During the past few weeks, CNN has been showing a series called "The Sixties." If you ask many Americans today what images stand out to them about the 1960s, they'll cite flower children and psychedelic pictures.
But tonight, I watched the show about 1968, which many consider the most tumultuous year in American history. I was 14 years old throughout most of 1968...an age in which many young people begin to achieve a level of consciousness of events outside of their own sphere of influence. I was no different.
1968 is the year when CNN postures that the Vietnam war began to be viewed by most Americans as "unwinnable." It was also the year in which I held signs and canvassed door-to-door for Senator Eugene McCarthy's presidential campaign.
I had grown up in a post-WWII America in which I was taught to revere the fact that we had always been on the "right" side of war, and we had always won. That was what was so dismaying about Vietnam...we shouldn't have been there, it was wrong, and it was unwinnable.
1968 was the year when we watched Martin Luther King and Bobby Kennedy felled by bullets. If JFK's assassination had signaled our end of innocence, then the loss of Martin and Bobby cemented that legacy.
Had I been older, I might have attended the protests outside of the Democratic convention in Chicago--protests that devolved into police violence unlike any of us had ever seen before. But I watched it all on TV...that marvelous medium that had awoken us all from our collective, 50s slumber.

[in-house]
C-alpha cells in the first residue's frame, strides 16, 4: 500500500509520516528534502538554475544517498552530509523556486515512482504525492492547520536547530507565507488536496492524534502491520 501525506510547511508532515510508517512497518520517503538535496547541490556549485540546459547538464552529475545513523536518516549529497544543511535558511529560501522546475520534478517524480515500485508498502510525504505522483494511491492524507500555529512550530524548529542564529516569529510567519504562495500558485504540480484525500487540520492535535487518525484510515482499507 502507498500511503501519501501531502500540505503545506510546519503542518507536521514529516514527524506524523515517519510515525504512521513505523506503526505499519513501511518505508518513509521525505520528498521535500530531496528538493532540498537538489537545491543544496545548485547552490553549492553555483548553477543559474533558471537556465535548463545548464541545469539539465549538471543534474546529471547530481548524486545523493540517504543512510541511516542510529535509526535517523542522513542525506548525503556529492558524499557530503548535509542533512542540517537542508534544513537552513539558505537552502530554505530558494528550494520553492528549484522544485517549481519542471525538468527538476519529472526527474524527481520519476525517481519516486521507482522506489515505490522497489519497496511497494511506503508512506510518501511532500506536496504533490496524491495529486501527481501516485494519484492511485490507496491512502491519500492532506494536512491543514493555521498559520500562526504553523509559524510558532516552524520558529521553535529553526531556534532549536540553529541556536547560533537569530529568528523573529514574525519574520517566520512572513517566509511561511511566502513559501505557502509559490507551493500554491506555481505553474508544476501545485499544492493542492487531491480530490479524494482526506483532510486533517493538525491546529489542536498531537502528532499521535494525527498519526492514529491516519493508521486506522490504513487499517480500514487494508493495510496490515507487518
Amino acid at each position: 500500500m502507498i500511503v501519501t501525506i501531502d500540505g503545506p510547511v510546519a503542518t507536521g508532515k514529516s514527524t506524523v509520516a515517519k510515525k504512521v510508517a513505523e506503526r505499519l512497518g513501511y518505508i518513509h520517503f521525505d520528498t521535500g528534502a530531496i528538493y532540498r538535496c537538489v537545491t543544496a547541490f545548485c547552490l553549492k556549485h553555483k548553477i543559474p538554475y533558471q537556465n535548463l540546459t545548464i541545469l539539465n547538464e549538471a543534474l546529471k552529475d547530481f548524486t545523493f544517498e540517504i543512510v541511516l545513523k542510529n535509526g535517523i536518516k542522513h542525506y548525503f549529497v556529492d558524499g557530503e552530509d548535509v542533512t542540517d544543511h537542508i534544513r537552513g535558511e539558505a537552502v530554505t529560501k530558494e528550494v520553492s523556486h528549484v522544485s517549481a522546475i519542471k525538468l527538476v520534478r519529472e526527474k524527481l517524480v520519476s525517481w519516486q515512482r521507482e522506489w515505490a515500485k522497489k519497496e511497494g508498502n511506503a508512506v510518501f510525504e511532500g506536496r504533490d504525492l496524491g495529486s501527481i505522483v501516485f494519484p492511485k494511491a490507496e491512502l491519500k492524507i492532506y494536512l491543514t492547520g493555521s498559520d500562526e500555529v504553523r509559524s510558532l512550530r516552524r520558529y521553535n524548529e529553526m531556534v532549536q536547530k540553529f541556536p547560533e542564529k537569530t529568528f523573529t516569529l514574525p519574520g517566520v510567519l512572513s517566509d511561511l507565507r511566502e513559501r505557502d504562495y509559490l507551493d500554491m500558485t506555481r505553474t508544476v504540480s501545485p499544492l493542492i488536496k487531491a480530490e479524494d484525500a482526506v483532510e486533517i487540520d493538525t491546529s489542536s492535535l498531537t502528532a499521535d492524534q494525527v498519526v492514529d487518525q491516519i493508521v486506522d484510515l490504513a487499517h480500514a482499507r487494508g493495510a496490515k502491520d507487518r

1968 also gave us President Nixon. Those of you who have known me for long know that I've always thought of Nixon as our worst president, not so much because of his presidential actions, but because he caused so much irreparable harm to American politics and to the office. I believe that today's lack of respect for the presidency, be it for Clinton, Bush, or Obama, is a direct result of Nixon's sordid political behavior.
So as I warily watched the CNN show about that year, I was thankful that I had lived through it, and indeed come of age around that time. But I was sad that we had lost so much of our potential future and could only wonder, "what if..."
Looking back, the 1960s was no more about flower children than the 1970s was about disco. Those are just images the media perpetuate--the same media that now bring us shows about those decades. And as this particular show broke for an interim commercial break, I was jolted back to today's reality with the words, "The Sixties is sponsored by Koch Industries."